May 5, 2006

Iowa’s Andreasen to receive first Vanderbilt Prize

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Nancy Andreasen, M.D., Ph.D.

Iowa’s Andreasen to receive first Vanderbilt Prize

Nancy Andreasen, M.D., Ph.D., has been selected as the recipient of the first “Vanderbilt Prize in Biomedical Science,” an award established by Vanderbilt University School of Medicine to honor women who have made significant advances in the biological and biomedical sciences and have contributed positively to the mentorship of other women in science.

Andreasen, the Andrew H. Woods Chair of Psychiatry at the University of Iowa Roy J. and Lucille A. Carver College of Medicine and director of the Iowa Mental Health Clinical Research Center, is a renowned neuropsychiatrist, public servant, educator and mentor.

As the Vanderbilt Prize recipient, Andreasen will receive $25,000 and will have a scholarship established in her name to support a promising M.D./Ph.D. candidate beginning her studies at Vanderbilt. This year's scholarship recipient is Mica Bergman from Pittsburgh. Andreasen also will serve on Bergman's thesis committee as a condition of the award.

“Our goal was to create an award that would both recognize an outstanding woman scientist as well as provide a career development opportunity for one of our students,” said Steven Gabbe, M.D., dean of the Vanderbilt University School of Medicine. “Dr. Andreasen's active support of the careers of other scientists — particularly women investigators — is especially noteworthy.”

One of the world's foremost authorities on schizophrenia, Andreasen has published more than 500 scholarly articles. She was an early pioneer in applying neuroimaging techniques to study the neural basis of major mental illness. Her work was among the first to suggest that schizophrenia was linked to abnormal brain development, and that a decrease in the size of the brain's frontal lobe was associated with the 'negative symptoms' of the disorder, including impaired cognitive function.

Andreasen's research has also provided significant insight into the brain mechanisms underlying language, emotion and the creative process. She led the first extensive empirical study of creativity and was the first to recognize the association between creativity and manic-depressive illness.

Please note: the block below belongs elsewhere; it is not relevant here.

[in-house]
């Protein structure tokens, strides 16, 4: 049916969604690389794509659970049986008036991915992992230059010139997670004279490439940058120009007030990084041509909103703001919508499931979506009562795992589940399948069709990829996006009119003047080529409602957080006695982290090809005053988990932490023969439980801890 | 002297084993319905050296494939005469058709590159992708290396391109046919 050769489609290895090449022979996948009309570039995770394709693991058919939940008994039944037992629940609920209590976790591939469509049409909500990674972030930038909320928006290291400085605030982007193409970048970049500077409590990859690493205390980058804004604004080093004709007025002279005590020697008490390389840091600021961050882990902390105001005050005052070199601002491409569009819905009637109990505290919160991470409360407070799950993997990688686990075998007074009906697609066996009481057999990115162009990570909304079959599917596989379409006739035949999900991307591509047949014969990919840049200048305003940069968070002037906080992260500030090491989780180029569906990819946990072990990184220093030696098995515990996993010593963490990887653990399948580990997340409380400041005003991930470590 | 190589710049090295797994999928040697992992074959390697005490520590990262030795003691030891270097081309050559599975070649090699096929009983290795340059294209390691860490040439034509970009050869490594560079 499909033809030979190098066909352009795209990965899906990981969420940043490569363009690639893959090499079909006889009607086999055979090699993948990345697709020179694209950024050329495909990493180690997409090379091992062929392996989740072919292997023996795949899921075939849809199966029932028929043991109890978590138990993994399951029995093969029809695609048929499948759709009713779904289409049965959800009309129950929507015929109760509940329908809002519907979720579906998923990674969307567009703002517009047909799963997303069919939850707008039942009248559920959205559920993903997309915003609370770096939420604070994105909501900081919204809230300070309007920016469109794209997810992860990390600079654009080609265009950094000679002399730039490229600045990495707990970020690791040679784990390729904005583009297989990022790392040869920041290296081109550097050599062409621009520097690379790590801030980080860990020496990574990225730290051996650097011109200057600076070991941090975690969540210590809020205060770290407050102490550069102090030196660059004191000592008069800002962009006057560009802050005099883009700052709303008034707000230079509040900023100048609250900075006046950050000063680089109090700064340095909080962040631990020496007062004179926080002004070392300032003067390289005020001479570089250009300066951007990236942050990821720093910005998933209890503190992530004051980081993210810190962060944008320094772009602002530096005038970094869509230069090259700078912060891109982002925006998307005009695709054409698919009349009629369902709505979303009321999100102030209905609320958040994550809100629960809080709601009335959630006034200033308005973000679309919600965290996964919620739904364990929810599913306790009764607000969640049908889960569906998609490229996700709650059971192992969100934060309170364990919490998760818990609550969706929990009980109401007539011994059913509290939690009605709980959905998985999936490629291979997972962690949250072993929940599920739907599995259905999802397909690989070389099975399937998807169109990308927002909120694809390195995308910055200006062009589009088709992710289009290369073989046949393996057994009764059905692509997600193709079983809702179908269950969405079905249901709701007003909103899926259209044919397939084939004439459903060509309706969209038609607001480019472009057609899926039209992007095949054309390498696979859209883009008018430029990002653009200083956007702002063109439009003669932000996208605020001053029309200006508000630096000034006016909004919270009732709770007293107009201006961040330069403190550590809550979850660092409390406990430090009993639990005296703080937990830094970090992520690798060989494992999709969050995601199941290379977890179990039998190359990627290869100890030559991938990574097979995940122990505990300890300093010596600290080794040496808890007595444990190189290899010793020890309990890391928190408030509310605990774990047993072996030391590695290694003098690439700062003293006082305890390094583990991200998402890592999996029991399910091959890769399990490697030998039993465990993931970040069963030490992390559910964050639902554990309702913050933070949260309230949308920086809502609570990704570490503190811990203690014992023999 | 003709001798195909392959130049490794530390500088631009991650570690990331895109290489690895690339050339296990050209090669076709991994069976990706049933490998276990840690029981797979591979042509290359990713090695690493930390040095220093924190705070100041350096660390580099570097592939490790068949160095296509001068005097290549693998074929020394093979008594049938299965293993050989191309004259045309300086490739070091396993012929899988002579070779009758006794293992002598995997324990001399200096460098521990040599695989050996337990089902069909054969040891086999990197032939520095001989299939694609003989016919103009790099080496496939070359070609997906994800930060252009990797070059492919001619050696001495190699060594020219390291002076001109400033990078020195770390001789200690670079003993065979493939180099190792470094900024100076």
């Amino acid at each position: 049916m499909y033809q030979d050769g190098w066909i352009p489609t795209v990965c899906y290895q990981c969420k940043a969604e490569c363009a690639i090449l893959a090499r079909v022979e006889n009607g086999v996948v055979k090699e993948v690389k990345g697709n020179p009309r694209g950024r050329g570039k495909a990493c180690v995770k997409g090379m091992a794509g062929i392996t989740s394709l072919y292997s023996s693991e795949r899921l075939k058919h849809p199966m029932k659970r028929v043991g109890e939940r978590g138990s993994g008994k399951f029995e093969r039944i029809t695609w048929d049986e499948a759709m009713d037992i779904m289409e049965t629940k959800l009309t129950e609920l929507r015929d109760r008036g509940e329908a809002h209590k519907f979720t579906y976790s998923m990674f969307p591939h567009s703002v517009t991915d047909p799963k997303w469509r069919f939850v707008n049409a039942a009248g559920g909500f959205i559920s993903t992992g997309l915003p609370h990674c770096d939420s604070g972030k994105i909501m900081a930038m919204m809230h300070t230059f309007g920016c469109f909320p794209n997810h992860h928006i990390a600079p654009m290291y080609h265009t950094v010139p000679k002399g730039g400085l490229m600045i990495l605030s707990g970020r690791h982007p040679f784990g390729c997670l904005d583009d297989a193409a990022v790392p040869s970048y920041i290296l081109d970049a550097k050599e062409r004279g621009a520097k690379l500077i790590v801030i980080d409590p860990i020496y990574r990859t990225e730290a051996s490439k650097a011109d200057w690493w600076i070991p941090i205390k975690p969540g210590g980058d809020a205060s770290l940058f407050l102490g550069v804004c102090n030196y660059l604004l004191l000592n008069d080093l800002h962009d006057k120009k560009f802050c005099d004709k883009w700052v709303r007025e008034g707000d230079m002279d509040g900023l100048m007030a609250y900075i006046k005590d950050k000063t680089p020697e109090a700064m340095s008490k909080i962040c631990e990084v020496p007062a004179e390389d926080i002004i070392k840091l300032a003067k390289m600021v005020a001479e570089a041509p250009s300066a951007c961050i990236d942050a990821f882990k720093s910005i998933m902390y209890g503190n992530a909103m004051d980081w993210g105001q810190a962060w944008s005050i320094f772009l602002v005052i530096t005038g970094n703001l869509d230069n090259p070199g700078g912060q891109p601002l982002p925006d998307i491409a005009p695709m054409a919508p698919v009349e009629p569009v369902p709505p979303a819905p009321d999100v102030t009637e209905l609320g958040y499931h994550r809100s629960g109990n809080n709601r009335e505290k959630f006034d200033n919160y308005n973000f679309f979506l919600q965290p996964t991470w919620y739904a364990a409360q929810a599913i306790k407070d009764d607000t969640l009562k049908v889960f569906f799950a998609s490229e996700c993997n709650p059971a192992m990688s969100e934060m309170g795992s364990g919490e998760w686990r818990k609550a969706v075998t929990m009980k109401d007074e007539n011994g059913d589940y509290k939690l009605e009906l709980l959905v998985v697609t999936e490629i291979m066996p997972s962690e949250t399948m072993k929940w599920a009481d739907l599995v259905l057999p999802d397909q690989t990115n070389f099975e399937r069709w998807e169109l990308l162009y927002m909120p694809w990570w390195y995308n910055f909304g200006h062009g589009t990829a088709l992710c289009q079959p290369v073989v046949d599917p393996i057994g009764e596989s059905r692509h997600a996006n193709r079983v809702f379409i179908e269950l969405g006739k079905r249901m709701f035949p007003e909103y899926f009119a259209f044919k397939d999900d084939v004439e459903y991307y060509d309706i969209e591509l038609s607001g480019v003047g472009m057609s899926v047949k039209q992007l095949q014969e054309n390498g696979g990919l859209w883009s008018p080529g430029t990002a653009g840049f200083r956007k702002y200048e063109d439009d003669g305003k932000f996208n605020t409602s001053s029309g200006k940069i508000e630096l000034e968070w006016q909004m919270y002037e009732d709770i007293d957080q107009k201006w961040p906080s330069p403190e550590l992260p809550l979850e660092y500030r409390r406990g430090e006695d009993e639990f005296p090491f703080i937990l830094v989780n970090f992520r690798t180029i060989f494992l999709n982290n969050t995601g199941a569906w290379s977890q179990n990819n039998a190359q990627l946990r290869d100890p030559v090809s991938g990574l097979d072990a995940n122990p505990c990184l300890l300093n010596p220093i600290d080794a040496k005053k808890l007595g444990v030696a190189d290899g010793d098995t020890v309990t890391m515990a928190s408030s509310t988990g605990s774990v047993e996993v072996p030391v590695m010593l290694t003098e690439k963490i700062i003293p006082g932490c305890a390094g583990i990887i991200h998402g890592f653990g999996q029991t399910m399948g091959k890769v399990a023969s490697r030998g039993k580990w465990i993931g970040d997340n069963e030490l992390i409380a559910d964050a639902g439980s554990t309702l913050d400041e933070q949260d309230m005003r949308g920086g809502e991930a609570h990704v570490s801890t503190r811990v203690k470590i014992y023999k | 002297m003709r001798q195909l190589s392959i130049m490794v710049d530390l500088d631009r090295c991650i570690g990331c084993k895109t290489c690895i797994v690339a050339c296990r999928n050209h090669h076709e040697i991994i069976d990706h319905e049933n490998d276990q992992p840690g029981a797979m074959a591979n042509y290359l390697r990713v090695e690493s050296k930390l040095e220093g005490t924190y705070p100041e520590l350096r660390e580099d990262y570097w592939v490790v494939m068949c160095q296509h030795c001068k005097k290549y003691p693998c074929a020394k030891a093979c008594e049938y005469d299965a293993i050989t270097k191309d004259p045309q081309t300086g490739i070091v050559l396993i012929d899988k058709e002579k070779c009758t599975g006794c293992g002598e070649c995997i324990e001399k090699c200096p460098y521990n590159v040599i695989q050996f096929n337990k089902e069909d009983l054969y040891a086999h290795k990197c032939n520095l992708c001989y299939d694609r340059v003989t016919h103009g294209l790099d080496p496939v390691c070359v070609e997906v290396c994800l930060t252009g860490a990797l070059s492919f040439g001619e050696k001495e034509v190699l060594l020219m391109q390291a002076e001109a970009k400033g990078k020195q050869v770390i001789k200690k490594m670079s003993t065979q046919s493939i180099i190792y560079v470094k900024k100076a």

In addition to her numerous scientific publications, Andreasen also has published 15 books, including a “brain trilogy” written to educate lay readers about neuroscience and mental illness. One of these books, "Brave New Brain: Conquering Mental Illness in the Era of the Genome," published in 2000, was nominated for a Pulitzer Prize.

Andreasen has received numerous awards including the President's National Medal of Science, and is an elected member of the American Academy of Arts and Sciences and the Institute of Medicine of the National Academies. She has also served as editor of The American Journal of Psychiatry, the leading journal in the field, for 13 years.

"I am deeply honored to be the first recipient of the 'Vanderbilt Prize for Biomedical Science,'” Andreasen said. “I am especially honored because this prize recognizes not only doing good science, but also the mentoring of other scientists. Helping to nurture the next generation of scientists is one of the most important things a senior scientist can do."

Her leadership in mentoring women in science is illustrated by her successful nomination of several female colleagues to membership in the Institute of Medicine and other prominent institutions and her unending dedication to the support and training of female scientists.

"Dr. Andreasen is a dedicated researcher and educator at all levels of medical training. She is a champion for women in science and has been an exceptional mentor to women pursuing scientific careers," said Jean Robillard, M.D., dean of the University of Iowa Carver College of Medicine. "Dr. Andreasen also has made major contributions to the general public's understanding of mental illness and how the brain works. We are delighted that she is the first recipient of this distinctive honor from Vanderbilt."

A total of 48 nominations were received from across the country. Selection was based on scientific achievement demonstrated by the publication of peer-reviewed research, leadership in biomedical science and positive contribution to the mentorship of other women in science.

“Selection of the winner of the Vanderbilt Prize was extremely difficult because of the overall excellence of the nominees,” said John Exton, M.D., Ph.D., professor of Molecular Physiology and Biophysics and member of the selection committee.

“Nevertheless, Dr. Andreasen stood out from the rest because of her recognition as one of the world's leading neuropsychiatrists and because of her exceptional and tireless mentoring of women pursuing a career in science.”

“This is truly an investment in the future of women in science through the outstanding mentors, such as Dr. Andreasen, that the Vanderbilt Prize will provide for our students,” Gabbe said.